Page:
“Men and Sin” takes place in the year 1000 AD about a strong relationship between an ugly man and ugly woman, and when this man has his love taken from him, her life ended, he vows revenge against those who have committed this grave sin for removing the thing he cared for in his life. “A Moment at the River’s Heart” taking place a thousand years later also features a brutal attack against a woman and its repercussions against those who carried out the act and those who care.

Barker apparently wrote these novellas after a period of depression, and while the stories can feel convoluted and overly-philosophical, it’s possible to feel the dark, strong emotion emanating from Chiliad. It is an evil and twisted ride, one you might want to end, but it is also one you shan’t forget.

Originally written on December 30, 2013 ©Alex C. Telander.

To purchase a copy of Chiliad from Bookshop Santa Cruz, and help support BookBanter, click HERE.

“Abarat” by Clive Barker (Joanna Cotler Books, 2002)

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A lot of people have been waiting for Clive Barker to unveil his newest creation since Coldheart Canyon earlier this year.  We all knew it was going to be for kids, but we also knew it was going to be classic Clive Barker, and would be a great first book in the series.  Having read this first installment, I concur with every fan’s automatic assumption.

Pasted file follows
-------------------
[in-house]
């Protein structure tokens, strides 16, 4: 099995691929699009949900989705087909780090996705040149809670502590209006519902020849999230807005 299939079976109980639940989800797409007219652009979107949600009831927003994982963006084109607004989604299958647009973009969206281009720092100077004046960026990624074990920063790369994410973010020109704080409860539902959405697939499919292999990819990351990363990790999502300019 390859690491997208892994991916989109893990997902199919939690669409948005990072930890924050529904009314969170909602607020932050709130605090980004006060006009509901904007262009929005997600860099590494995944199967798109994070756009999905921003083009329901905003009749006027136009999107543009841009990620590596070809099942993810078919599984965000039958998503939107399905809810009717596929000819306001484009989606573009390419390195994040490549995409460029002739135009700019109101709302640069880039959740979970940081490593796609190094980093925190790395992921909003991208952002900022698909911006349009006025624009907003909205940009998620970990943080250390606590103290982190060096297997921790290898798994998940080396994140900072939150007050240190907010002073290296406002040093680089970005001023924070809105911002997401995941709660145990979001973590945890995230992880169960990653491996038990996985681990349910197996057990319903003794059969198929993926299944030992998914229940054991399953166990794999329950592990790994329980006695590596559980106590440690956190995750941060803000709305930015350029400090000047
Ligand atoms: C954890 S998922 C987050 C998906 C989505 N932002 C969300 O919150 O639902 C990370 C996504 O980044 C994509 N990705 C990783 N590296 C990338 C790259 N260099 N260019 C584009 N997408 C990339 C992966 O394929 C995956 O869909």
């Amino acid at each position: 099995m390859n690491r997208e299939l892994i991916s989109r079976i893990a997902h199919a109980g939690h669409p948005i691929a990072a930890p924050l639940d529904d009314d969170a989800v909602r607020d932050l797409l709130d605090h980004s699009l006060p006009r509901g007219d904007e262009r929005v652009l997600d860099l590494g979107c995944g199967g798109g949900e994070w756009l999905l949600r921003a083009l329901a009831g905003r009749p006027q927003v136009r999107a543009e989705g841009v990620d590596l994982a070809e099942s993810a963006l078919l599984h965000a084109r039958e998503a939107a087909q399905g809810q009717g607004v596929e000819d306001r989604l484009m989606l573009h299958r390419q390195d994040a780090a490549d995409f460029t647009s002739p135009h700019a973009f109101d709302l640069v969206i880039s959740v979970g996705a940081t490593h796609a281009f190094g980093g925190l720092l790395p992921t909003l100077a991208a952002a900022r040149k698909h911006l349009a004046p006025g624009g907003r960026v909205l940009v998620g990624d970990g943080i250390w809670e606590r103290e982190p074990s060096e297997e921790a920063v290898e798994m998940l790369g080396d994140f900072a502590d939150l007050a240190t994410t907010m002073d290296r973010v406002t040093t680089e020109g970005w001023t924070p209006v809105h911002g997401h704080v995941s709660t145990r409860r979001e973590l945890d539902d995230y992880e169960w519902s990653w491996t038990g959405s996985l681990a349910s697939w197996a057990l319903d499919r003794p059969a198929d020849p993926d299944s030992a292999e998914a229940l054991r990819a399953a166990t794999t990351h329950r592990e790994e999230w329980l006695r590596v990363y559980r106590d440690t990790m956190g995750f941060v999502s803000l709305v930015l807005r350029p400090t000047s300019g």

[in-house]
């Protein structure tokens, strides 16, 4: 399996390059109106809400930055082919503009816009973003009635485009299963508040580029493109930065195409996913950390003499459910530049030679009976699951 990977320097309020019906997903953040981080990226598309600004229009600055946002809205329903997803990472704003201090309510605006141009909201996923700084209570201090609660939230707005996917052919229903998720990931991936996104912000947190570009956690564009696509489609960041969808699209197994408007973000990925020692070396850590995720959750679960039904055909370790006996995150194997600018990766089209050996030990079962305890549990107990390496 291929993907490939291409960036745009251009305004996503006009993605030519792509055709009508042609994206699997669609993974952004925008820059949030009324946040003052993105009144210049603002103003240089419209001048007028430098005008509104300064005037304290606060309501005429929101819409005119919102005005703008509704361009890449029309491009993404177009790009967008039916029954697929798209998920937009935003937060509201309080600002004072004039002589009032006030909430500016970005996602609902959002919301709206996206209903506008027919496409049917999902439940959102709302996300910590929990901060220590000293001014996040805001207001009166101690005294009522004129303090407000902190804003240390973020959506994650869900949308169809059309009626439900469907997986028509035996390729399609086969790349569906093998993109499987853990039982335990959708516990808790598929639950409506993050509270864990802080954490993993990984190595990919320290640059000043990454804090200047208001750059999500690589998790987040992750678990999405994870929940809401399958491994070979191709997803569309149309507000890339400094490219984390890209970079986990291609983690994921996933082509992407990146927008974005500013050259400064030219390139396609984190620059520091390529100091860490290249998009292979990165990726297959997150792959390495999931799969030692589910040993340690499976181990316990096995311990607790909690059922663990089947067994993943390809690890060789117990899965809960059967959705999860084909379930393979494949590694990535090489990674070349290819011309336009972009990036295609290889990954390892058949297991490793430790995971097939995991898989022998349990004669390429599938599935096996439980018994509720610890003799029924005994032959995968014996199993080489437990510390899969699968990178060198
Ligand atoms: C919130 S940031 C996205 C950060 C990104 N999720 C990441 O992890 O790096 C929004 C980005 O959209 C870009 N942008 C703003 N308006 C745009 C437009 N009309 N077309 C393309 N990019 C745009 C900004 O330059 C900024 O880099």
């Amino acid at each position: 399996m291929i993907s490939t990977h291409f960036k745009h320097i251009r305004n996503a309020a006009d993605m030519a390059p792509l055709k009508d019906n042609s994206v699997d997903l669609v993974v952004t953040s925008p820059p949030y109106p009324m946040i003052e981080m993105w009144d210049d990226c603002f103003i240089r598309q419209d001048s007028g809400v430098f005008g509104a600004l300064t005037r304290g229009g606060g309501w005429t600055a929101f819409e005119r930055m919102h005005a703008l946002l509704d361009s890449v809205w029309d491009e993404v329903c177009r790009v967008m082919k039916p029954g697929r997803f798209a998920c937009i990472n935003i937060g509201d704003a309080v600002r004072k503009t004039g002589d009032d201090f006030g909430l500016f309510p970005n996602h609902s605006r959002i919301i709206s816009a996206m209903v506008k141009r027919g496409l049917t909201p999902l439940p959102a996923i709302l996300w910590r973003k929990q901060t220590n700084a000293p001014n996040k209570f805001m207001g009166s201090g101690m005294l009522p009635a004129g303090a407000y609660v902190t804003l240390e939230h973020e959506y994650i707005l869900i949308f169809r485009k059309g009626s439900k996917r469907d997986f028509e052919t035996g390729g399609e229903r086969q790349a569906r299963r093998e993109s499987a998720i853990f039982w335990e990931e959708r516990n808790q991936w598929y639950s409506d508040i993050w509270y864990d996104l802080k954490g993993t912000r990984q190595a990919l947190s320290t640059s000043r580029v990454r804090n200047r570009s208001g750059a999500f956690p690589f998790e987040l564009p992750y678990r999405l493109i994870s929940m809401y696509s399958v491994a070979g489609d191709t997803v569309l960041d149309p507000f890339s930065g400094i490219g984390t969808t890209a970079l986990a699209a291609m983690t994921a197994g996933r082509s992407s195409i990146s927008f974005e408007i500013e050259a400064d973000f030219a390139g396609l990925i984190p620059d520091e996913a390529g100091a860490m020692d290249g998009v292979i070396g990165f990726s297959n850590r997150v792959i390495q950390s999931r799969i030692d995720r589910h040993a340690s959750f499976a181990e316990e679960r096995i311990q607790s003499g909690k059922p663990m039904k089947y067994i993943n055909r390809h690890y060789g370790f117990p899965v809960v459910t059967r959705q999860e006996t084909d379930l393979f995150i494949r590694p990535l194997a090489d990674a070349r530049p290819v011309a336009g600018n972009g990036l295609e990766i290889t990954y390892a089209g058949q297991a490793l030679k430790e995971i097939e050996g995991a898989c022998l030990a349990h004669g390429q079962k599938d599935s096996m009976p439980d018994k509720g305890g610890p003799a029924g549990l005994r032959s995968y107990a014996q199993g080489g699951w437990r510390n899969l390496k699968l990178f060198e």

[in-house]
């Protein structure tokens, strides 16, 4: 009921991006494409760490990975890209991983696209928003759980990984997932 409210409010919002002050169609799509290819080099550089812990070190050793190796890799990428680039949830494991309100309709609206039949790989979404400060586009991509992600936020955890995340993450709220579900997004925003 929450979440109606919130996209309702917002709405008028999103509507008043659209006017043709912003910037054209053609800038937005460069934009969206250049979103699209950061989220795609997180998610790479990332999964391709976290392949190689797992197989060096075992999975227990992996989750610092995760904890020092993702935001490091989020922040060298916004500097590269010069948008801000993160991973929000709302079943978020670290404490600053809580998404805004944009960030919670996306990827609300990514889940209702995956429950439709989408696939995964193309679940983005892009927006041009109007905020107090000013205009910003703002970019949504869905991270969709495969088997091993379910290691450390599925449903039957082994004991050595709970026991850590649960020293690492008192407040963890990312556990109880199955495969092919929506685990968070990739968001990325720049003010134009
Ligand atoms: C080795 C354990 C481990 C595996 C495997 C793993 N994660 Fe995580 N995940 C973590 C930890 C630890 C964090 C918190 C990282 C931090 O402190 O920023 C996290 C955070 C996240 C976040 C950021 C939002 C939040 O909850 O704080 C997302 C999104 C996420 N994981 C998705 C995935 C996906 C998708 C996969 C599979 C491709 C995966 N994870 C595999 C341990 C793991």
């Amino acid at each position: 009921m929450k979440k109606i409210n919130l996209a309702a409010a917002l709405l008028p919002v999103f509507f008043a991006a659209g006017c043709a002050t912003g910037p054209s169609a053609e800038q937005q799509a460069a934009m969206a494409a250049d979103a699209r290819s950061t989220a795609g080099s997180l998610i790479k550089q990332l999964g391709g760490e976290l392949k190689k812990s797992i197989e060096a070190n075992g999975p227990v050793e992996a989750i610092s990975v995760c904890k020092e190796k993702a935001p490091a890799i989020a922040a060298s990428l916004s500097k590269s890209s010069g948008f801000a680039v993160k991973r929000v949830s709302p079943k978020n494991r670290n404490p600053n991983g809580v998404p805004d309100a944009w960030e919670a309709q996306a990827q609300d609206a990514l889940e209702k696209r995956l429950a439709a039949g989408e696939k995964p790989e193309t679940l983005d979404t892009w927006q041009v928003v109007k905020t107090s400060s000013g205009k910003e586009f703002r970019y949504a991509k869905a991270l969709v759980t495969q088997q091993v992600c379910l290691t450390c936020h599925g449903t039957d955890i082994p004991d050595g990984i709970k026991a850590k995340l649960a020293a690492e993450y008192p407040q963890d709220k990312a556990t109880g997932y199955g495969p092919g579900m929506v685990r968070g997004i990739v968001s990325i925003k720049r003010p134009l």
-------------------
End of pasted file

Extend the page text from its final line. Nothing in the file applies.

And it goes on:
Abarat is the first book in the series about a young girl, Candy Quakenbush, who lives in Chickentown, USA.  She has never felt she truly belongs in the dead end town which prides itself on maintaining the industry of its name.  And so one day she heads out into the fields, where he finds what looks like the ruin of an old lighthouse and an old pier.  Soon she meets a couple of characters, one good and one bad, and she has just seconds to start up this old lighthouse using a magic she never knew she possessed.  Suddenly the sea comes rushing in from nowhere and she is whisked away to the Abarat, a vast archipelago where every island is a specific hour of the day.  And so Candy is taken on many different adventures, both good and bad, where each time she comes close to losing everything, she somehow manages to break free.

With a vast cast of crazy and unusual characters, any reader would be struggling to deal with what they all look like and how to separate all these places.  Fortunately, Barker hasn’t only been busy writing, but he has also been busy painting for this series.  Abarat features over one hundred original designs and paintings by Barker which he has spent the last four years creating, all to do with the current book at hand.  The result is a visual opening into an impossible world that could only exist within the mind of one man.